top of page

Educating Learners for Their Future - Not Our Past - Professor Andreas Schleicher

Professor Andreas Schleicher

Director for Education and Skills

Special Advisor on Education Policy to the Secretary-General

Organisation for Economic Co-operation and Development (OECD)

Date: September 17, 2021 (Friday)

Time: 4:30 pm – 6:00 pm (HKT)

"… the future of education is no longer just about teaching students something, but more about providing them with a reliable compass and the tools to navigate with confidence in this world that is increasingly volatile, complex, ambiguous and uncertain, VUCA, as they called it."
Download PDF • 9.30MB


We now live in a world in which the kind of things that are easy to teach and test have also become easy to digitise and automate. If we want to stay ahead of technological developments, we have to find and refine the qualities that are truly human, and that complement, not compete with, capacities we have created in our computers. So beyond teaching mathematics and science, tomorrow’s schools need to help students think for themselves and join others in work and citizenship. They need to help students develop a strong sense of right and wrong and sensitivity to the claims that others make. At work, at home and in the community, people will need a deep understanding of how others think, whether as scientists or artists, and how others live, in different cultures and traditions.

Of course, if the goals of education are changing, our educational approaches and structures need to change too. The conventional approach in school is often to break problems down into manageable bits and pieces and then to teach students how to solve these bits and pieces. But modern societies create value by synthesising different fields of knowledge, making connections between ideas that previously seemed unrelated, connecting the dots where the next innovation will come from.

In the past, schools were technological islands, with technology often limited to supporting and conserving existing practices, and students outpacing schools in their adoption of technology. Now schools need to use the potential of technologies to liberate learning from past conventions and connect learners in new and powerful ways, with sources of knowledge, with innovative applications and with one another.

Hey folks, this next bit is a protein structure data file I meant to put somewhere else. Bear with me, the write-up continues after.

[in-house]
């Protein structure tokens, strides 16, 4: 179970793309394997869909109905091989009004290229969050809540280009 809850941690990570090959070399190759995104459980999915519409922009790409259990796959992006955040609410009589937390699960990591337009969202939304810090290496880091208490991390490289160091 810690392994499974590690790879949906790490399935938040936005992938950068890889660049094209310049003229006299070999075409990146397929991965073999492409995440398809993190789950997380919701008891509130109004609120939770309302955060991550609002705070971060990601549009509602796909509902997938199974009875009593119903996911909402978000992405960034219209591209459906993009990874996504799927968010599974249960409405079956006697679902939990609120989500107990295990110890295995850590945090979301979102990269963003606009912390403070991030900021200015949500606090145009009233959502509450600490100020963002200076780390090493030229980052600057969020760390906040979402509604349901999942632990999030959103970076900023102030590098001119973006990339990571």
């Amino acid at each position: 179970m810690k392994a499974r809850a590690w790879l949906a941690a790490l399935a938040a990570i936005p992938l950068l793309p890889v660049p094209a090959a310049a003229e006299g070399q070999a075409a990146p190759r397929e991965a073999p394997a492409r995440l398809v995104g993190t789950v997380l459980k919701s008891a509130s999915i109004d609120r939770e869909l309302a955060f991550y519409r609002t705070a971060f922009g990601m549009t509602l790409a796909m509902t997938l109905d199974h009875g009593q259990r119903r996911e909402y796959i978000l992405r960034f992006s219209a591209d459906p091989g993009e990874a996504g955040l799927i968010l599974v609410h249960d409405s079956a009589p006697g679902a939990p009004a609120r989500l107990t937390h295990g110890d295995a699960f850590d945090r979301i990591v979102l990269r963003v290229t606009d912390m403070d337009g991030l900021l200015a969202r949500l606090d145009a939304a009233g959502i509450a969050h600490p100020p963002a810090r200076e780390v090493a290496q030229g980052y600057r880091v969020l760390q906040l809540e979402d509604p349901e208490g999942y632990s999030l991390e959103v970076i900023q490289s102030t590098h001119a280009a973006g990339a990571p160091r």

The past was also divided – with teachers and content divided by subjects and students separated by expectations of their future career prospects; with schools designed to keep students inside, and the rest of the world outside; with a lack of engagement with families and a reluctance to partner with other schools. The future needs to be much more integrated – with an emphasis on the inter-relation of subjects and the integration of students.

About the Speaker

Professor Andreas Schleicher is Director for Education and Skills at the OECD. He initiated and oversees the Programme for International Student Assessment (PISA) and other international instruments that have created a global platform for policy-makers, researchers and educators across nations and cultures to innovate and transform educational policies and practices.

Professor Schleicher has worked for over 20 years with ministers and education leaders around the world to improve quality and equity in education. Former US Secretary of Education Arne Duncan said that Professor Schleicher “understands the global issues and challenges as well as or better than anyone I’ve met, and he tells me the truth” (The Atlantic, July 11). Former UK Secretary of State Michael Gove called him “the most important man in English education” – even though he is German and lives in France.

Before joining the OECD, Professor Schleicher was Director for Analysis at the International Association for Educational Achievement (IEA). He studied Physics in Germany and received a degree in Mathematics and Statistics in Australia. He is the recipient of numerous honours and awards, including the Theodor Heuss Prize, awarded in the name of the first president of the Federal Republic of Germany for “exemplary democratic engagement”. He holds an honorary Professorship at the University of Heidelberg, Germany.


bottom of page